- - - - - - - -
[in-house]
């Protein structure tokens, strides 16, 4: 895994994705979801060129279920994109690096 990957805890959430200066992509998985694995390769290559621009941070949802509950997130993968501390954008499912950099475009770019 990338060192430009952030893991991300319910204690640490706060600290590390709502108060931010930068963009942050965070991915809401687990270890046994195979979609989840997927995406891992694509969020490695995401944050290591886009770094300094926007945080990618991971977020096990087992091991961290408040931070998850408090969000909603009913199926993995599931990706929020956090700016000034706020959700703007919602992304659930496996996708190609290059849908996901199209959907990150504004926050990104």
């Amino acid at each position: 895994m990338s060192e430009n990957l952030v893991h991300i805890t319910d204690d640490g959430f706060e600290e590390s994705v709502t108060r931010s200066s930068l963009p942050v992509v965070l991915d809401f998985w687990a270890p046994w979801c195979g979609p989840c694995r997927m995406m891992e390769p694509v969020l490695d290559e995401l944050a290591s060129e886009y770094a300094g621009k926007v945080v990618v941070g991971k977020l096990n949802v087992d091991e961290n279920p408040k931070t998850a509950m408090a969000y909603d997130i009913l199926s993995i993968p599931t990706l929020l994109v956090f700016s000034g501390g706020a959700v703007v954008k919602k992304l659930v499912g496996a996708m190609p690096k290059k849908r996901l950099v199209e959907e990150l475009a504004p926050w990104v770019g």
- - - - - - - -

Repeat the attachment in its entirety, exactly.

[in-house]
């Protein structure tokens, strides 16, 4: 895994994705979801060129279920994109690096 990957805890959430200066992509998985694995390769290559621009941070949802509950997130993968501390954008499912950099475009770019 990338060192430009952030893991991300319910204690640490706060600290590390709502108060931010930068963009942050965070991915809401687990270890046994195979979609989840997927995406891992694509969020490695995401944050290591886009770094300094926007945080990618991971977020096990087992091991961290408040931070998850408090969000909603009913199926993995599931990706929020956090700016000034706020959700703007919602992304659930496996996708190609290059849908996901199209959907990150504004926050990104």
């Amino acid at each position: 895994m990338s060192e430009n990957l952030v893991h991300i805890t319910d204690d640490g959430f706060e600290e590390s994705v709502t108060r931010s200066s930068l963009p942050v992509v965070l991915d809401f998985w687990a270890p046994w979801c195979g979609p989840c694995r997927m995406m891992e390769p694509v969020l490695d290559e995401l944050a290591s060129e886009y770094a300094g621009k926007v945080v990618v941070g991971k977020l096990n949802v087992d091991e961290n279920p408040k931070t998850a509950m408090a969000y909603d997130i009913l199926s993995i993968p599931t990706l929020l994109v956090f700016s000034g501390g706020a959700v703007v954008k919602k992304l659930v499912g496996a996708m190609p690096k290059k849908r996901l950099v199209e959907e990150l475009a504004p926050w990104v770019g």